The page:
Millions of people watch the Golden Globes, but I’d like to
share pictures I took at two other events this weekend: the AFI Awards luncheon
on Friday and the Los Angeles Film Critics Association dinner on Saturday. The
AFI gathering is an oasis in midst of awards season, a classy affair where no
one is asked to make a speech and everyone, from stars to studio chiefs, shows
up to represent the ten outstanding movies
and television shows of the year, according to the AFI juries. (full
disclosure: I’m a longtime jury member, along with a diverse mix of filmmakers,
academics, and critics.)
Best of all, everyone is relaxed and approachable. AFI’s CEO
Bob Gazzale orchestrates an afternoon that everyone seems to appreciate. I am
honored to read the “rationales” for each movie on the list and when I look out
at the audience it’s pretty heady to see the likes of Steven Spielberg, Meryl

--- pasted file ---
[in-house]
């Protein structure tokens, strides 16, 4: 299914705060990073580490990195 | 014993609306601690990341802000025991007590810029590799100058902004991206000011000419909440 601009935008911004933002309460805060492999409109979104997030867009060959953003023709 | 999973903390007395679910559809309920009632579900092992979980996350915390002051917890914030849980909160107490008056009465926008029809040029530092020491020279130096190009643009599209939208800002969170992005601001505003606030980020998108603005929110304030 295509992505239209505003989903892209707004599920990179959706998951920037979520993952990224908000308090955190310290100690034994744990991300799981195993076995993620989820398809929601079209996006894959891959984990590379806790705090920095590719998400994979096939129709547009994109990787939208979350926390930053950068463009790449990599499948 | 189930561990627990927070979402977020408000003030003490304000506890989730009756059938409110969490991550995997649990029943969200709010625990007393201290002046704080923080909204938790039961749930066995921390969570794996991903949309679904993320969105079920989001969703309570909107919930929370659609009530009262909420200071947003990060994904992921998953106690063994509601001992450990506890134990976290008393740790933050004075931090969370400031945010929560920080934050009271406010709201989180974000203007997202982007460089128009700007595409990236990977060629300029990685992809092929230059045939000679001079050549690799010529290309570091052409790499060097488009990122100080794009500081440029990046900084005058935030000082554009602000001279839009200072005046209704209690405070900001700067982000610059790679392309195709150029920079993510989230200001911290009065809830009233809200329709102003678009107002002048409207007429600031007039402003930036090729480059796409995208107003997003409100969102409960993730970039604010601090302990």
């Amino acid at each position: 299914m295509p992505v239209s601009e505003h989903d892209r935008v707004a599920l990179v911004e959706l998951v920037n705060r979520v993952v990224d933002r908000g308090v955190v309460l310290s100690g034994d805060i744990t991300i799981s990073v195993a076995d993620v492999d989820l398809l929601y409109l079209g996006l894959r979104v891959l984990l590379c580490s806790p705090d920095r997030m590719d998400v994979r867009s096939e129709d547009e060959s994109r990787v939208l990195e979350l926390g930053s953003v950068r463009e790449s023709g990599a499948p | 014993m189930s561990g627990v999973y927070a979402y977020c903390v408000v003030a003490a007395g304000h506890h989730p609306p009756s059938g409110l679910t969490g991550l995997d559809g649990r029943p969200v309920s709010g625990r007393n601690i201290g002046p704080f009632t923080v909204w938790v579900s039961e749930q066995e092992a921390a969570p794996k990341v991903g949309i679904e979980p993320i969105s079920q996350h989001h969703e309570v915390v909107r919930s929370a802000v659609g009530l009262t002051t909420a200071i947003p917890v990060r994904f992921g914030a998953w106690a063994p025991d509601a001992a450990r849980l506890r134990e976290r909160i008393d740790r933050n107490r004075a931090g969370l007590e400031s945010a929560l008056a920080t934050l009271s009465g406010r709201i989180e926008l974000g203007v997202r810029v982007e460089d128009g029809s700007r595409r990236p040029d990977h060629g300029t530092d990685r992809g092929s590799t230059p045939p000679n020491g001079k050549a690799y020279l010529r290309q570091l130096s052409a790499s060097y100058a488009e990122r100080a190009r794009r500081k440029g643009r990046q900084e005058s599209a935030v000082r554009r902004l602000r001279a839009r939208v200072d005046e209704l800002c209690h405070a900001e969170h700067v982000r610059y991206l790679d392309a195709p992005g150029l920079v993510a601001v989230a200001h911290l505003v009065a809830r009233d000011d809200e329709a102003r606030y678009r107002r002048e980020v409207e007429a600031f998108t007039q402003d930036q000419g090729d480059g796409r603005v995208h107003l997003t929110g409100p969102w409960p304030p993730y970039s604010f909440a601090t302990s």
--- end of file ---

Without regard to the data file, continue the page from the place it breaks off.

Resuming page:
Streep, and Oprah Winfrey looking back. Norman Lear capped off the luncheon
with cogent remarks about the importance of artists and storytellers,
especially when the world seems to have gone mad. He’s the sharpest, smartest
92-year-old I know.
At the Los Angeles Film Critics Association we pride
ourselves on staging a dinner that has meaning. Our winners don’t flee once
they’ve picked up their awards; they seem to enjoy talking to colleagues and
even critics on this celebratory occasion.
Boyhood took top honors, and deservedly so, but I was glad to see The Grand Budapest Hotel recognized for Adam Stockhausen’s amazing production design and Wes Anderson’s charming and witty screenplay.